The situation that has unfolded in Afghanistan over the last week has exposed the human cost of war – both to the people of Afghanistan and to the British and allied troops.
It has also exposed the dangers of relying on war and invasion as a means of solving what are often complex problems.
Anti-war movements warned that war would not solve the problems in Afghanistan. After 20 years of conflict and the loss of a quarter of a million lives, the people of Afghanistan still live insecure, fearful lives.
While trillions of dollars have been spent on this conflict, far too little has been done to benefit the people of Afghanistan. There have been some improvements in education and in the lives of women and girls, but only 27% of Afghan people have access to clean water, and nearly half the population still live below the poverty line. At the same time, the war has cost so many lives – 71,000 Afghan civilians have died as a result of war. Afghan Government corruption (a government supported by America and its allies) over the last 20 years has meant that money allocated to infrastructure projects was often misspent, wasted or disappeared.
My thoughts are very much at this time with the people of Afghanistan who face an uncertain future and have suffered so much violence already.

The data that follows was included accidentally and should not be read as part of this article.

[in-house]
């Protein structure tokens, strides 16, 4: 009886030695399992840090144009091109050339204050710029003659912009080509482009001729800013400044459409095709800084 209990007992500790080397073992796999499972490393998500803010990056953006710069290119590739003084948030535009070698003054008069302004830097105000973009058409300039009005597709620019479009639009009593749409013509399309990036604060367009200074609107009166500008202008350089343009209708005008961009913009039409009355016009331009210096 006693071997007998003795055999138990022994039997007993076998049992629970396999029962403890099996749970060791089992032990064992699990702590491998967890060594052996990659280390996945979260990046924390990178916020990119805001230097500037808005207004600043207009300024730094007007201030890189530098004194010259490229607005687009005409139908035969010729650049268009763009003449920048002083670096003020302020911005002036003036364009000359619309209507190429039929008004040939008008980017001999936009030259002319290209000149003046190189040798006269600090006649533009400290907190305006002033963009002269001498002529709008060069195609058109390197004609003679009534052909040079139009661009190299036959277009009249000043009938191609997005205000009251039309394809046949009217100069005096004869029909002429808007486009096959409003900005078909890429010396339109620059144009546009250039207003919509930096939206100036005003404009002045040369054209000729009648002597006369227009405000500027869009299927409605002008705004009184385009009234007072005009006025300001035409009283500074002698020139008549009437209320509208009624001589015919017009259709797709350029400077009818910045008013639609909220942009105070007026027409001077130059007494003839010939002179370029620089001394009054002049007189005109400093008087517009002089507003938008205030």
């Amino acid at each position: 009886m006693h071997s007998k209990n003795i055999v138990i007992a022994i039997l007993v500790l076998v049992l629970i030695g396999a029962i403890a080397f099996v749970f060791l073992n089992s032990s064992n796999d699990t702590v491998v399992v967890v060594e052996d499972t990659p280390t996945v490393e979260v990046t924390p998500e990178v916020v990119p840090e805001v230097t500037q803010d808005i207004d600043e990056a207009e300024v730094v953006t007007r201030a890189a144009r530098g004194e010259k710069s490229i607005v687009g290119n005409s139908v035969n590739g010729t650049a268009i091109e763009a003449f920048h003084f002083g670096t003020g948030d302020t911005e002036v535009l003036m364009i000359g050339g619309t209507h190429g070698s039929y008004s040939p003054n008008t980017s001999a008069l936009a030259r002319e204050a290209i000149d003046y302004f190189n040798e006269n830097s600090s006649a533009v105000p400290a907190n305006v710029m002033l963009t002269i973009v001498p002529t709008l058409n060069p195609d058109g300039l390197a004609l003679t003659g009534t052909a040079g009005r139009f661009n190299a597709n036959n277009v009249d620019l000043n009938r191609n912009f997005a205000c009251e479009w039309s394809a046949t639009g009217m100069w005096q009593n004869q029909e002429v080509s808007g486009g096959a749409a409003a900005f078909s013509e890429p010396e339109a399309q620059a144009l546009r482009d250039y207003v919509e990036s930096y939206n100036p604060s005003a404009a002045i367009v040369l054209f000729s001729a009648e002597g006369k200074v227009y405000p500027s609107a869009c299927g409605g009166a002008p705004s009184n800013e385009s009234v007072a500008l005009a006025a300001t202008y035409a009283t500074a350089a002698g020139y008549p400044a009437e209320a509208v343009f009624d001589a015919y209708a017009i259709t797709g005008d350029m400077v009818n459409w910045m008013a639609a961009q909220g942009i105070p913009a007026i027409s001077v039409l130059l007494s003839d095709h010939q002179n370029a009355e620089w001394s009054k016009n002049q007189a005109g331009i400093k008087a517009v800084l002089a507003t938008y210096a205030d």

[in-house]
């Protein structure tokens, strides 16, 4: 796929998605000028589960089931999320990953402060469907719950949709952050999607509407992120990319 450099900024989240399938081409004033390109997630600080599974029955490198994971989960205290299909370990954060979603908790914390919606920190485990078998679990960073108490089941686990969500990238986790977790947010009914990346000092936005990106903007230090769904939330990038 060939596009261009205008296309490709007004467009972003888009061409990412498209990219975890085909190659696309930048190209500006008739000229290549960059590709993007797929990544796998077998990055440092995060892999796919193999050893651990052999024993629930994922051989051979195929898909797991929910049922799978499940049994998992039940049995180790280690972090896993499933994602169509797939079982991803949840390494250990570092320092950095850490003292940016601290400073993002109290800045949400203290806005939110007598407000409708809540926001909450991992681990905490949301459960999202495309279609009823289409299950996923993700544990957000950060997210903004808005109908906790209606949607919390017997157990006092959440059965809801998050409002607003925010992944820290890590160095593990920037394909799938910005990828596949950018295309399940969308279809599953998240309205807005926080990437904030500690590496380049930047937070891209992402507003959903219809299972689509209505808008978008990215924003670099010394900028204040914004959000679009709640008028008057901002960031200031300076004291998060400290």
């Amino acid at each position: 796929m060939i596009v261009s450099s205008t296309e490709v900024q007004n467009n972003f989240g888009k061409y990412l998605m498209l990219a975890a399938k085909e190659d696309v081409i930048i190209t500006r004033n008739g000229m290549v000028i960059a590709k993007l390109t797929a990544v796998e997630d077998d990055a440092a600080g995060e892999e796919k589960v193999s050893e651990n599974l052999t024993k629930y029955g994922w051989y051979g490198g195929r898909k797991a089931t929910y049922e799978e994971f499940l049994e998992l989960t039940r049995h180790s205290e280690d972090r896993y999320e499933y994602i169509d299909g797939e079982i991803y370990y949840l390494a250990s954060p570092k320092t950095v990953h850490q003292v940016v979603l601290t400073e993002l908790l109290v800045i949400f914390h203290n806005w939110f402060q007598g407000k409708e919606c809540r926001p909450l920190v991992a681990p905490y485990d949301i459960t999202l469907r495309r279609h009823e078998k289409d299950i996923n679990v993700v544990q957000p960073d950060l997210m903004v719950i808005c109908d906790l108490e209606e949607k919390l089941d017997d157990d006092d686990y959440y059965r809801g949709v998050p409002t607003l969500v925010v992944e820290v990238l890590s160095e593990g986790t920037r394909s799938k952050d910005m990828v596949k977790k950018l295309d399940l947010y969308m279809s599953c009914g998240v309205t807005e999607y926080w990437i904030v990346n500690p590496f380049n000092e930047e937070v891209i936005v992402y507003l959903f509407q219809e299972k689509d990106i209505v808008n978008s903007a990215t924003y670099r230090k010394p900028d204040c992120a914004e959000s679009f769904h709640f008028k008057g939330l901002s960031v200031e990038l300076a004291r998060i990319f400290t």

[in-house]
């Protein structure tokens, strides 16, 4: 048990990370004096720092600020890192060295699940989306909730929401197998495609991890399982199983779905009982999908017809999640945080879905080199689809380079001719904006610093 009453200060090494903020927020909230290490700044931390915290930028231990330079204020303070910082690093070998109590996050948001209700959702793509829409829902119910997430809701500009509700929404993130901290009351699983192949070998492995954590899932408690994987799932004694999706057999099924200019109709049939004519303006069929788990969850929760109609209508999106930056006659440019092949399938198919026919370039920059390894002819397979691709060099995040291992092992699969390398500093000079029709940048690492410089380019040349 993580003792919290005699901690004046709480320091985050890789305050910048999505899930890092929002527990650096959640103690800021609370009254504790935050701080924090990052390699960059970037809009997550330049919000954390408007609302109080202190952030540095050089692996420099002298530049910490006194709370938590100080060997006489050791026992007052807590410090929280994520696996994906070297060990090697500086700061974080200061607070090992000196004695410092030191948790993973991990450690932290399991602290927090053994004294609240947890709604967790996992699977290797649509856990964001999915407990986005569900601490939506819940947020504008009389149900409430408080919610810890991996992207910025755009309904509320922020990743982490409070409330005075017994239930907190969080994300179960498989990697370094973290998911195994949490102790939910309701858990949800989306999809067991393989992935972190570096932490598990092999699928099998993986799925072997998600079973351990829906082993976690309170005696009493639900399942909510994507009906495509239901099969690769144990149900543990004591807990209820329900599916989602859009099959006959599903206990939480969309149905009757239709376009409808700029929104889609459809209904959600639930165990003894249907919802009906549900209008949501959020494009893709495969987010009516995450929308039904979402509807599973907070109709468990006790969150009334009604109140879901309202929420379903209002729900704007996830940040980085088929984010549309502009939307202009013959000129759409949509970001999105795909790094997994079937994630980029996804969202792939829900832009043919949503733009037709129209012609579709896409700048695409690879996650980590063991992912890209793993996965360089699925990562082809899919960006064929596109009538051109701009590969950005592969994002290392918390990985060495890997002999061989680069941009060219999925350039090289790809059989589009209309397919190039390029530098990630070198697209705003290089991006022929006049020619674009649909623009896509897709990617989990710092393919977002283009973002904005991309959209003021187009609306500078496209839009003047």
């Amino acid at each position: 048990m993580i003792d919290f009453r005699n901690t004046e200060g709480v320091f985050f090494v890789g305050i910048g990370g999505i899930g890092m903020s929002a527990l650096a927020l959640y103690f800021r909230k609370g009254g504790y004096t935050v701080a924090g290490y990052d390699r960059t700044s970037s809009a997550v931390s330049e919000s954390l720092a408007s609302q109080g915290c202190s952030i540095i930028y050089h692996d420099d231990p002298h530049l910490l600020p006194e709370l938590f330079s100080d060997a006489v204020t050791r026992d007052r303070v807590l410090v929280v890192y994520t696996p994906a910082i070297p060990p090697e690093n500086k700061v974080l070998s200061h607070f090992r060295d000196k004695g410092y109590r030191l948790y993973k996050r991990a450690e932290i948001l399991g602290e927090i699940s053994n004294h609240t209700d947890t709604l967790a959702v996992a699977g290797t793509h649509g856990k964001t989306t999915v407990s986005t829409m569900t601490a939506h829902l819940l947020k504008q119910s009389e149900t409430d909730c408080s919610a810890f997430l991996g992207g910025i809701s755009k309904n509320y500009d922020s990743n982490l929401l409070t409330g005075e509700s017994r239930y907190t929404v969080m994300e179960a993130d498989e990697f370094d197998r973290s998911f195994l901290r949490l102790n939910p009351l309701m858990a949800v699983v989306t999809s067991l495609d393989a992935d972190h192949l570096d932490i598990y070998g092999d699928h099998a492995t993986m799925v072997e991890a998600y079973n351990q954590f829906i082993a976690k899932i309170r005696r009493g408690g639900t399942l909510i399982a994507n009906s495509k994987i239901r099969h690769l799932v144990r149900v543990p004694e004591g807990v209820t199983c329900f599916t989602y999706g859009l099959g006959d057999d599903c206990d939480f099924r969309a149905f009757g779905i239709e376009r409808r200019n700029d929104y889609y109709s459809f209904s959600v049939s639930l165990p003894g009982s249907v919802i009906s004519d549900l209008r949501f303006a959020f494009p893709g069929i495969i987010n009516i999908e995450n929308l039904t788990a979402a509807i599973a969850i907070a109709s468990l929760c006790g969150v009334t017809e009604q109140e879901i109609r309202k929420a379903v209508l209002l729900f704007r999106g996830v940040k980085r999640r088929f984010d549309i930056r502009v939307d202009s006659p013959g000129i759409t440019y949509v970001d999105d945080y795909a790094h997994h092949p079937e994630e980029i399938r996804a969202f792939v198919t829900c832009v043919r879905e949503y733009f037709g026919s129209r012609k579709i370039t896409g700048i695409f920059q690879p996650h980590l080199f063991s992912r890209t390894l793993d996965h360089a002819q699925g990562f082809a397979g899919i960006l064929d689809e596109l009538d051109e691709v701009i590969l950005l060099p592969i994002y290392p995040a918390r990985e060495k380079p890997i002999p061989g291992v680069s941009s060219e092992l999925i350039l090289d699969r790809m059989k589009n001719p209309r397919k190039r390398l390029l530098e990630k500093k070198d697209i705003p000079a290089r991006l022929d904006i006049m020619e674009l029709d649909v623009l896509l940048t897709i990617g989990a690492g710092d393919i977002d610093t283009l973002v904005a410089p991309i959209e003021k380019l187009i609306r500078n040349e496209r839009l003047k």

I therefore join the call on the UK Government to urgently work with allies to develop a multi-national plan for helping refugees. Tightening borders is not the answer!
The UK Government must step up to the plate financially so that Welsh Government and Welsh Local Authorities can effectively provide support to refugees in this Nation of Sanctuary. We must open our doors, our hearts and minds to offer them the support they need to rebuild their lives.
My thoughts are also with those Welsh soldiers and their families, who lost their lives, were injured or suffer still from the trauma of war. War must never be the first option, and we should never put our troops in harm’s way unnecessarily.
We should invest in humanitarian support, in locally developed projects and initiatives, and measures to end extreme poverty. And at the same time we need to press for the recognition of the human rights of the people of Afghanistan, especially the women and girls. We must immediately create safe and secure routes for refugees fleeing Afghanistan, and ensure that Government bureaucracy and lack of forethought does not get in the way of our humanity.
I call on the UK Government to learn the lesson of this – and other – wars and invasions. We cannot impose our views on another country and undermine their sovereignty. It leads to feelings of resentment towards what is seen as an outside occupying power, especially when coupled with air strikes which result in the death of your family or your neighbours.
We must invest our people, our money and our compassion in future in peaceful ways to help other nations to progress and develop so that the UK becomes a leader on the international stage in a different kind of battle – the battle for world peace.